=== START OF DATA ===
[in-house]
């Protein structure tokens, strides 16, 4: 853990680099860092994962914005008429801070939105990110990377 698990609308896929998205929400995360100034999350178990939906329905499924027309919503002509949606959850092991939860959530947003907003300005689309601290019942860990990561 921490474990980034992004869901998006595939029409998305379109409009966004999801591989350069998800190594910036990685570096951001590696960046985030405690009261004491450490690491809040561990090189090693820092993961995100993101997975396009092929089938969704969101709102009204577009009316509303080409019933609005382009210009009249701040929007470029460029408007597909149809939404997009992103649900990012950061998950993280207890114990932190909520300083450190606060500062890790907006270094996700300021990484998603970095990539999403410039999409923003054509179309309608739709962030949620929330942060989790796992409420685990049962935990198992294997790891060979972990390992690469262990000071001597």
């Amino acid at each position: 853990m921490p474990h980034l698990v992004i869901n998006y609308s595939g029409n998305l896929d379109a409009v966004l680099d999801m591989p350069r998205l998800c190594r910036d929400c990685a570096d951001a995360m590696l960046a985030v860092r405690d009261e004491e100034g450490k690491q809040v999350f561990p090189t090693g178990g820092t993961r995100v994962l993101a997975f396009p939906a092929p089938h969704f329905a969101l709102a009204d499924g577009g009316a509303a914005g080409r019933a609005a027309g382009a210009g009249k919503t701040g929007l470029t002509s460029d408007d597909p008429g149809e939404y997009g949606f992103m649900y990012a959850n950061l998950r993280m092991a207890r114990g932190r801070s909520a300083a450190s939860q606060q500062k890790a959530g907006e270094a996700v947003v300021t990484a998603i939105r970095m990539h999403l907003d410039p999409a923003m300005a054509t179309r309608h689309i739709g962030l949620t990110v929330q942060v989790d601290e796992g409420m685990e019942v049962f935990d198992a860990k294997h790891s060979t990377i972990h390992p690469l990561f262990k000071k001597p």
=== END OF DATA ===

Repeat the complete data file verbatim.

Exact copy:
[in-house]
């Protein structure tokens, strides 16, 4: 853990680099860092994962914005008429801070939105990110990377 698990609308896929998205929400995360100034999350178990939906329905499924027309919503002509949606959850092991939860959530947003907003300005689309601290019942860990990561 921490474990980034992004869901998006595939029409998305379109409009966004999801591989350069998800190594910036990685570096951001590696960046985030405690009261004491450490690491809040561990090189090693820092993961995100993101997975396009092929089938969704969101709102009204577009009316509303080409019933609005382009210009009249701040929007470029460029408007597909149809939404997009992103649900990012950061998950993280207890114990932190909520300083450190606060500062890790907006270094996700300021990484998603970095990539999403410039999409923003054509179309309608739709962030949620929330942060989790796992409420685990049962935990198992294997790891060979972990390992690469262990000071001597």
């Amino acid at each position: 853990m921490p474990h980034l698990v992004i869901n998006y609308s595939g029409n998305l896929d379109a409009v966004l680099d999801m591989p350069r998205l998800c190594r910036d929400c990685a570096d951001a995360m590696l960046a985030v860092r405690d009261e004491e100034g450490k690491q809040v999350f561990p090189t090693g178990g820092t993961r995100v994962l993101a997975f396009p939906a092929p089938h969704f329905a969101l709102a009204d499924g577009g009316a509303a914005g080409r019933a609005a027309g382009a210009g009249k919503t701040g929007l470029t002509s460029d408007d597909p008429g149809e939404y997009g949606f992103m649900y990012a959850n950061l998950r993280m092991a207890r114990g932190r801070s909520a300083a450190s939860q606060q500062k890790a959530g907006e270094a996700v947003v300021t990484a998603i939105r970095m990539h999403l907003d410039p999409a923003m300005a054509t179309r309608h689309i739709g962030l949620t990110v929330q942060v989790d601290e796992g409420m685990e019942v049962f935990d198992a860990k294997h790891s060979t990377i972990h390992p690469l990561f262990k000071k001597p």